Children’s Brain Development Linked to Physical Exercise

Child receiving magnetic resonance imaging (MRI)

Studies show a link between brain development and physical fitness in 9- and 10-year-old children. The study proves children who are more fit perform better on memory tests than less-fit children.

This study used MRI (magnetic resonance imaging) to determine the size of the hippocampus.

The hippocampus is very important in both learning and memory in human beings of all ages. Studies of adults and animals alike have proven exercise does increase hippocampus size which is directly related to mental performance.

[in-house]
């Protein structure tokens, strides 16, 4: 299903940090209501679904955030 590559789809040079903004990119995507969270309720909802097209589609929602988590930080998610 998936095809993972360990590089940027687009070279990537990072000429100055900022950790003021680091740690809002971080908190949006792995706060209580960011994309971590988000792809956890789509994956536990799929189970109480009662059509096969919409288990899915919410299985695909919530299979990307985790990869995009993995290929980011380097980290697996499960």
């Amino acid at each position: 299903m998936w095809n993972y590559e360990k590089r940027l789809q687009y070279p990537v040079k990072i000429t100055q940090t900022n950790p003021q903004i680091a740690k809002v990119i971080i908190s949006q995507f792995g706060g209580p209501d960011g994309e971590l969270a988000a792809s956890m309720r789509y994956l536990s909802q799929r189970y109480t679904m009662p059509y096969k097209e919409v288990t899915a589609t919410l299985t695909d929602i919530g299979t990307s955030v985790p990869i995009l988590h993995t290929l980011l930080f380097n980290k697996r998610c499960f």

While studying animals, some researchers have determined exercise can significantly increase new cell growth and promote cell survival and memory function.

A common research study to determine fitness levels is the measurement of how efficiently a subject can use oxygen during exercise. Throughout this study, physically fit children showed to be “much more efficient” at oxygen utilization than the less-fit children.

Researchers explain there is not much one can do about their genetics, but promoting exercise to increase brain function may be a key to success for developing children.